Bebel Gilberto, as you might expect, is the daughter of João Gilberto and his second wife, Brazilian singer Miúcha. When her parents separated, Bebel split her time between Rio de Janiero and New York, where she was born. "Aganjau" is from her eponymous 2004 album, which was #1 on Billboard‘s list of World albums that year. Discogs calls the album a mix of bossa nova, future jazz, downtempo, and easy listenin.
Another Jobim tune, "Wave" was the title track from his 1967 album (the one with the giraffe on the cover). Later that year, he wrote the English lyrics for it, and Frank Sinatra sang it for their 1969 joint project. It’s been recorded as both an instrumental and sung many times since, and is considered a jazz standard.
Elis Regina was considered by many to be the greatest female Brazilian singer of all time. She might still be active had she not died of an accidental overdose (cocaine, alcohol, and temazepam) in 1982 at the age of 36. She performs the song with jazz harmonica great Jean "Toots" Thielemans. I’d date this from the early to mid 1970’s.
We mentioned on Sunday that Astrud Gilberto was the wife of singer/guitarist João, who had joined with Stan Getz on the 1963 album Getz/Gilberto, which also included Antonio Carlos Jobim on piano. "Triste" is from his 1977 album Amoroso and was written by Jobim. The song’s title means "Painful." You can find the Portuguese and English lyrics here.
In the early and mid-’60’s, everyone wanted in on the bossa nova scene. Here we have Tom Jobim on The Andy Williams Show, where he and Andy perform Jobim’s "Once I Loved" ("Uma vez eu amei"), which he wrote in 1960 and is now a jazz standard. The first minute and a half of this video is Tom telling a shaggy dog story about three girls named Oca, Coca and Loca. This was taped sometime between 1962 and 1965.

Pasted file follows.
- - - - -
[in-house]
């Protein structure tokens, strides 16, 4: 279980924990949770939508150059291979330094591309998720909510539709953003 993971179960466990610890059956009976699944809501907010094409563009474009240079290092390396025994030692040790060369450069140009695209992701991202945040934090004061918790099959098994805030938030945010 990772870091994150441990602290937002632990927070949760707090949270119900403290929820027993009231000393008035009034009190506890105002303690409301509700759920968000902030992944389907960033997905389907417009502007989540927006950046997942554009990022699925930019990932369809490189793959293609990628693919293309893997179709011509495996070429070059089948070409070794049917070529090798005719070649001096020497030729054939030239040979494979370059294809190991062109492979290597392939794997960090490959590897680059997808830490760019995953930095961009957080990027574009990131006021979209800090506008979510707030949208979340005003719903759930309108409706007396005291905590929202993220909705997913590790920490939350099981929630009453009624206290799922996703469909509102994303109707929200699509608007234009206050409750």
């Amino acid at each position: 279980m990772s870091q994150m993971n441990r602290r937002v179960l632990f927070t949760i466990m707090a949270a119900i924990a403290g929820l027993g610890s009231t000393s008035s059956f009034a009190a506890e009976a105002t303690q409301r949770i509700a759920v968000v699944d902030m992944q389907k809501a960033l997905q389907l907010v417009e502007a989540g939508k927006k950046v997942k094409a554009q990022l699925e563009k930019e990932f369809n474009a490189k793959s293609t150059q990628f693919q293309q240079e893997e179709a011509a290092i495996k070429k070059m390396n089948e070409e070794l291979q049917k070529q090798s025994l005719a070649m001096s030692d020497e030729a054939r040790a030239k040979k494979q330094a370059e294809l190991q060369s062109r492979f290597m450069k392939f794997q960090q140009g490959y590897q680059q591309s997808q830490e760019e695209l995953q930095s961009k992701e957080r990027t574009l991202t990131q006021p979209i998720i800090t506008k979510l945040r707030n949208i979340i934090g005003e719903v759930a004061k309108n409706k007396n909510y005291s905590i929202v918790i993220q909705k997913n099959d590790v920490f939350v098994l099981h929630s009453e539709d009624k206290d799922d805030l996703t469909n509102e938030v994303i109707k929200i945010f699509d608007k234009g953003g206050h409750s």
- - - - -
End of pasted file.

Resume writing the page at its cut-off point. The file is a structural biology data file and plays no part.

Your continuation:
Black Orpheus (in Brazilian, Orfeu Negro) was a 1959 movie set in a Rio de Janiero slum during Carnaval. It was particularly noted for its soundtrack, which was written by two bossa nova composers, Antonio Carlos Jobim and Luiz Bonfa. "Samba de Orfeu," by Bonfa, has become a bossa nova classic.
In 1962, The Vince Guaraldi Trio (Guaraldi on piano, Monty Budwig on bass, and Colin Bailey on drums) recorded the album Jazz Impressions of Black Orpheus, which included several songs from the movie, including "Manha de Carnaval" (also known as "A Day In The Life Of A Fool") and "Samba de Orpheus," both by Bonfa. The album also included several other songs, including Henry Mancini’s "Moon River" and the Guaraldi original "Cast Your Fate To The Wind", which won the Grammy for Best Original Song in 1963. It was so popular that many people refer to the album by that name.
Monty Budwig’s bass playing in "Samba de Orpheus" is magnificent: he starts the song with Bailey with a solo of the melody line, and when Guaraldi comes in he reverts to playing a solid bass line behind the pianist. Everybody is right where they need to be when they need to be there: it’s a thing of beauty.